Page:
A Taste of Provence with Van Gogh
Tuesday, January 11, 2022, 6:00 PM – 8:30 PM
Hamon Atrium and Horchow Auditorium
Enjoy an intimate and immersive Arts & Letters Live evening featuring the DMA’s stunning exhibition Van Gogh and the Olive Groves.
The evening will begin with a 45-minute tasting class in the Hamon Atrium featuring the culinary riches of Provence. Ignite your senses with a sampling of the olives, cheeses, olive oils and wines of southern France, characterized by the aromatic herbs that grow wild in this area. Scardello Artisan Cheese head monger Rich Rogers and Sommelier Marco Villegas will guide this culinary journey.
Following the tasting, Dr. Nicole R. Myers, Interim Chief Curator and The Barbara Thomas Lemmon Senior Curator of European Art, will lead an in-depth discussion in Horchow Auditorium of Van Gogh’s striking series of olive grove paintings. Produced during the artist’s yearlong stay at the asylum in Saint-Rémy-de-Provence, Van Gogh’s olive groves comprise one of his most ambitious, yet least well known, series. In her talk, Dr. Myers will explore the intensely personal and spiritual meaning the motif held for the artist, while tracing his shifting motivations and stylistic approaches across all 15 paintings in the series.
Close the evening with a self-guided tour of Van Gogh and the Olive Groves, with Dr. Myers in the exhibition gallery to field audience questions.
This event will be limited to 60 people.
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Violeta comes into the world on a stormy day in 1920, the first girl in a family with five boisterous sons. Her life is shaped by some of the most important events of history: the fight for women’s rights, the rise and fall of tyrants, and, ultimately, not one but two pandemics.
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When he discovers that his great-great-grandfather’s fiddle is a priceless Stradivarius, all his dreams suddenly seem within reach. But when the violin is stolen right before the renowned Tchaikovsky Competition, both his family and the descendants of the man who once enslaved Ray’s great-great-grandfather claim that the instrument is theirs. Ray doesn’t know who to trust—or whether he will ever see his beloved violin again.
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The trenchant follow-up to the Pulitzer Prize–winning novel The Sympathizer, which has sold more than one million copies worldwide, The Committed follows the man of two minds as he arrives in Paris in the early 1980s with his blood brother Bon. The pair try to overcome their pasts and ensure their futures by engaging in capitalism in one of its purest forms: drug dealing. The Sympathizer will need all his wits, resourcefulness, and moral flexibility if he is to prevail. Both highly suspenseful and existential, The Committed is a blistering portrayal of commitment and betrayal that cements Viet Thanh Nguyen’s position in the firmament of American letters.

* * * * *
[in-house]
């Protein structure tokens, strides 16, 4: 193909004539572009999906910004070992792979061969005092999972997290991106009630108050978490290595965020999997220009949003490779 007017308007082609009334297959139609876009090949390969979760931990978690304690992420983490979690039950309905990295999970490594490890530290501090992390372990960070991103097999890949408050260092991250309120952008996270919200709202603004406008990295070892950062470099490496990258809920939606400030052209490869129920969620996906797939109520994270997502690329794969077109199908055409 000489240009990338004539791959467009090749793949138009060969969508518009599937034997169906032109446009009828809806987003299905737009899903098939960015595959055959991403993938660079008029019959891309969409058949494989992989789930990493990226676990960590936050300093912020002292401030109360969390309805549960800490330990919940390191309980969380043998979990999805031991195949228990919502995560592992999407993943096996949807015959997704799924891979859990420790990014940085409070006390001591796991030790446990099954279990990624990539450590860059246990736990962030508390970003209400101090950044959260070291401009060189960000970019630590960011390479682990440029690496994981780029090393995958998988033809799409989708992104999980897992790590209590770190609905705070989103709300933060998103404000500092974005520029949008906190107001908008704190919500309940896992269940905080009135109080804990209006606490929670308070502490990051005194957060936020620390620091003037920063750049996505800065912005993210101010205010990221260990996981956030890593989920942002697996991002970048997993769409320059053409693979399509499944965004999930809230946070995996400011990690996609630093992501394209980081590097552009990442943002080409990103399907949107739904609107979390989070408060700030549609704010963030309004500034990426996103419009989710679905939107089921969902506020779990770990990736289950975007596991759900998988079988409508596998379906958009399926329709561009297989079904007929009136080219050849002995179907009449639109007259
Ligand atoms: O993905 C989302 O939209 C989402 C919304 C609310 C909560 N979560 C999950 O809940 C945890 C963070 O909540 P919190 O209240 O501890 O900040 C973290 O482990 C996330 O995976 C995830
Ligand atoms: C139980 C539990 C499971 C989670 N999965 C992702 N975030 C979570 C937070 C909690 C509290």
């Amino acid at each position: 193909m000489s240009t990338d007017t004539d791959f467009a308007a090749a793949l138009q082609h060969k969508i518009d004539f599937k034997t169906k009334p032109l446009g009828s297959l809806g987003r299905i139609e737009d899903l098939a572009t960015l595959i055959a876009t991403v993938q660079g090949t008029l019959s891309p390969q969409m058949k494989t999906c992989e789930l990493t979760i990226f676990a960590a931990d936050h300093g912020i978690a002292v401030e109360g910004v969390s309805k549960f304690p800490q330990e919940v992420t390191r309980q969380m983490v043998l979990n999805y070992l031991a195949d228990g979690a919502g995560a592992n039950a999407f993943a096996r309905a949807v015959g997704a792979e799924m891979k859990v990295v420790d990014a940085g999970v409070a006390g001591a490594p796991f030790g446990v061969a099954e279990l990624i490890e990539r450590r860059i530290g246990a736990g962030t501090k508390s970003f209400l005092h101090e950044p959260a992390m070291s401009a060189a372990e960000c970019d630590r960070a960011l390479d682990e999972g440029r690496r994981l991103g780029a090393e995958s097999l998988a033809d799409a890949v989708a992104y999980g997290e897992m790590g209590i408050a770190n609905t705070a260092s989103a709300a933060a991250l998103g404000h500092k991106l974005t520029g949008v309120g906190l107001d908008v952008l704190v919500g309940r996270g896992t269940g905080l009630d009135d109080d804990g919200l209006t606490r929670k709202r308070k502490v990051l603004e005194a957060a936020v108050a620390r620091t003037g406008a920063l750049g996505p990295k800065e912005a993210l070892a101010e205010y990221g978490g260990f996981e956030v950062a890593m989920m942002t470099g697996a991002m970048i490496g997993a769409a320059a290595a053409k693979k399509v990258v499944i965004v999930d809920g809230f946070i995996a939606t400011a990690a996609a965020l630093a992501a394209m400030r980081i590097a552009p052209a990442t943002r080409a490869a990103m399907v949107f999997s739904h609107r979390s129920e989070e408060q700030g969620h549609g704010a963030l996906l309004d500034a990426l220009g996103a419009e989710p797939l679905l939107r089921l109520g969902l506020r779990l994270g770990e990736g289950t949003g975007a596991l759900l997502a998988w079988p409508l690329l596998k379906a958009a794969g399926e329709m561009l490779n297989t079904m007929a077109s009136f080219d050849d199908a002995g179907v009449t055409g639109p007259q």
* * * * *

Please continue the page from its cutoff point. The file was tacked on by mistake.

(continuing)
“The literary event of the season.” —Chicago Review of Books
Monday, March 14, 7:30 p.m. CDT
Brad Meltzer returns with The Lightning Rod, a hugely entertaining, highly anticipated follow-up to The Escape Artist.
Mortician “Zig” Zigarowski discovers something he was never meant to see. That detail leads him to Dover Air Force Base, where he uncovers a dead man’s involvement in a top-secret military unit and his connection to military artist Nola Brown. Two years ago, Nola saved Zig’s life—so he knows better than most that she’s as volatile and dangerous as a bolt of lightning. As Zig and his investigative partner follow Nola’s trail, they discover one of the US government’s most intensely guarded secrets, which holds the key to something even more sinister.
“[T]rust me, this is a terrific, compelling, unputdownable thriller." —Lee Child
Tuesday, May 17, 7:30 p.m. CST
In Four Lost Cities: A Secret History of the Urban Age, acclaimed science journalist Annalee Newitz takes readers on a mind-bending adventure into the deep history of urban life. Investigating across the centuries and around the world, Newitz explores the rise and fall of four ancient cities with sophisticated civilizations: the Neolithic site of Çatalhöyük in Central Turkey, Pompeii on Italy’s southern coast, medieval Angkor in Cambodia, and the indigenous metropolis Cahokia, where East St. Louis is today. Through cutting-edge archaeological research, Newitz lends insight into how these cities and their populations may reveal something of our own fate.
Enjoy a pre-event tour of the DMA’s exhibition Spirit Lodge: Mississippian Art from Spiro, which includes artifacts with cultural ties to the Mississippian people of Cahokia.